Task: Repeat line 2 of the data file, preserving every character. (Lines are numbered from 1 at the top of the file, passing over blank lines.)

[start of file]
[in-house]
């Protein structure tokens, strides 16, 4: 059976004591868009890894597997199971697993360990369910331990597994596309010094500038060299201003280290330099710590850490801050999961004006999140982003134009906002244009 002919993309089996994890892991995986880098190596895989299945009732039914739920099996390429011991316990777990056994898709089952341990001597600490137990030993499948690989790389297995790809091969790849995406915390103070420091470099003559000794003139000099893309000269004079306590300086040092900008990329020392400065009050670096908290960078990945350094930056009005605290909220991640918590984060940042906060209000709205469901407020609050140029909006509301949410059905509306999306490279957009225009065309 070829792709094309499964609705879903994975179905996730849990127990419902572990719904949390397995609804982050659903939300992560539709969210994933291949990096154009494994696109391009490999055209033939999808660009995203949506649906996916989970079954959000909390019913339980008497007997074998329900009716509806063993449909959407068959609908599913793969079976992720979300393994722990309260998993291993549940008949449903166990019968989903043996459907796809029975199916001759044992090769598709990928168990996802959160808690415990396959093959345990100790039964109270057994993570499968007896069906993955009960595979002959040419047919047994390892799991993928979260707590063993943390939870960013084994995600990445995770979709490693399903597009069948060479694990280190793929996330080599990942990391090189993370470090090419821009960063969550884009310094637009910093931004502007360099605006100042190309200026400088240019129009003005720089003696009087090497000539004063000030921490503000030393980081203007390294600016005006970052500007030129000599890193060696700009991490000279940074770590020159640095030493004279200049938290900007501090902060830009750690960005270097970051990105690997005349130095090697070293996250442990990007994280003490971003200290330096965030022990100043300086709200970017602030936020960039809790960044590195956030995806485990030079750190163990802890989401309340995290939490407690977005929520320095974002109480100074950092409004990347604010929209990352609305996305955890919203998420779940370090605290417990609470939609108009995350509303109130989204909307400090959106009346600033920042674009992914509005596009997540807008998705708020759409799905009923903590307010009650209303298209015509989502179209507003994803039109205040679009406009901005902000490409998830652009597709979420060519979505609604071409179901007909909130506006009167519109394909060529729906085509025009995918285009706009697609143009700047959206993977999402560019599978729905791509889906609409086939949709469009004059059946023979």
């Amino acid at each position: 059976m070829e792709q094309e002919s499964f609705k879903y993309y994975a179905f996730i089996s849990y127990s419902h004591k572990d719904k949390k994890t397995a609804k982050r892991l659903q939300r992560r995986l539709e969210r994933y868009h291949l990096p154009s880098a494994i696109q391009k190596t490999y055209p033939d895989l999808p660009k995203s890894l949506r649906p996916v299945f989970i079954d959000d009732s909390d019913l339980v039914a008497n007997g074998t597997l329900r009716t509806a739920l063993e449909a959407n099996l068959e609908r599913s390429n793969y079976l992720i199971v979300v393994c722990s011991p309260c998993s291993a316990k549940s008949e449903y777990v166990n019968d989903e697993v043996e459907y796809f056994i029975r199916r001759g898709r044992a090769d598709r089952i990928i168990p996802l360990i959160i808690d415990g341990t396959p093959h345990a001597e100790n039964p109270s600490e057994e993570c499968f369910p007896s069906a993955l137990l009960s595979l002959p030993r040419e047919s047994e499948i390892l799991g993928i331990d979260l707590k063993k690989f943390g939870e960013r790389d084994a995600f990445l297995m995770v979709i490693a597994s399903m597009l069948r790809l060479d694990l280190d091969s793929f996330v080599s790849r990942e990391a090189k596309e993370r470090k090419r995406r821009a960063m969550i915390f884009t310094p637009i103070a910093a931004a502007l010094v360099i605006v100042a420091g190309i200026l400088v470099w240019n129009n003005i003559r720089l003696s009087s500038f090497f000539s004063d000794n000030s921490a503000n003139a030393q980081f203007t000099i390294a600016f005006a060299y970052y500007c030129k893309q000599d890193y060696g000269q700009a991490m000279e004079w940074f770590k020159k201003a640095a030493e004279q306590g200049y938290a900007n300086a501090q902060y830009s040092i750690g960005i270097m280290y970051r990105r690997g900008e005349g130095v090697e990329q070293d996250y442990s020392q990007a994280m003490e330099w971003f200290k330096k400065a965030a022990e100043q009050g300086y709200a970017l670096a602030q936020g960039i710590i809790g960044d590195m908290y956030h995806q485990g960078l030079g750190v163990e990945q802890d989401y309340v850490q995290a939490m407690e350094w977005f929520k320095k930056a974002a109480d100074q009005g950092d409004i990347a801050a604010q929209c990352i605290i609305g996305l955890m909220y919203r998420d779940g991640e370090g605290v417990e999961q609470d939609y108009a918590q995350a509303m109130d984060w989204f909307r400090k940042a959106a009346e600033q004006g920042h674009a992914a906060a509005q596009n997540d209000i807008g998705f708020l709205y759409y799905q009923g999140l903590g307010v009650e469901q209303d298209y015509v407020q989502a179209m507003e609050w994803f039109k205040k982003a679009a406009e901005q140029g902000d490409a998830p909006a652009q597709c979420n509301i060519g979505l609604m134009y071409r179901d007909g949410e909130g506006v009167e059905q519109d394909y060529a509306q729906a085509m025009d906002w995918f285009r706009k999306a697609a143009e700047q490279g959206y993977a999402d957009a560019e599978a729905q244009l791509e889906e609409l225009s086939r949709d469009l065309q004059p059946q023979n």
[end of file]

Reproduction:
């Protein structure tokens, strides 16, 4: 059976004591868009890894597997199971697993360990369910331990597994596309010094500038060299201003280290330099710590850490801050999961004006999140982003134009906002244009 002919993309089996994890892991995986880098190596895989299945009732039914739920099996390429011991316990777990056994898709089952341990001597600490137990030993499948690989790389297995790809091969790849995406915390103070420091470099003559000794003139000099893309000269004079306590300086040092900008990329020392400065009050670096908290960078990945350094930056009005605290909220991640918590984060940042906060209000709205469901407020609050140029909006509301949410059905509306999306490279957009225009065309 070829792709094309499964609705879903994975179905996730849990127990419902572990719904949390397995609804982050659903939300992560539709969210994933291949990096154009494994696109391009490999055209033939999808660009995203949506649906996916989970079954959000909390019913339980008497007997074998329900009716509806063993449909959407068959609908599913793969079976992720979300393994722990309260998993291993549940008949449903166990019968989903043996459907796809029975199916001759044992090769598709990928168990996802959160808690415990396959093959345990100790039964109270057994993570499968007896069906993955009960595979002959040419047919047994390892799991993928979260707590063993943390939870960013084994995600990445995770979709490693399903597009069948060479694990280190793929996330080599990942990391090189993370470090090419821009960063969550884009310094637009910093931004502007360099605006100042190309200026400088240019129009003005720089003696009087090497000539004063000030921490503000030393980081203007390294600016005006970052500007030129000599890193060696700009991490000279940074770590020159640095030493004279200049938290900007501090902060830009750690960005270097970051990105690997005349130095090697070293996250442990990007994280003490971003200290330096965030022990100043300086709200970017602030936020960039809790960044590195956030995806485990030079750190163990802890989401309340995290939490407690977005929520320095974002109480100074950092409004990347604010929209990352609305996305955890919203998420779940370090605290417990609470939609108009995350509303109130989204909307400090959106009346600033920042674009992914509005596009997540807008998705708020759409799905009923903590307010009650209303298209015509989502179209507003994803039109205040679009406009901005902000490409998830652009597709979420060519979505609604071409179901007909909130506006009167519109394909060529729906085509025009995918285009706009697609143009700047959206993977999402560019599978729905791509889906609409086939949709469009004059059946023979």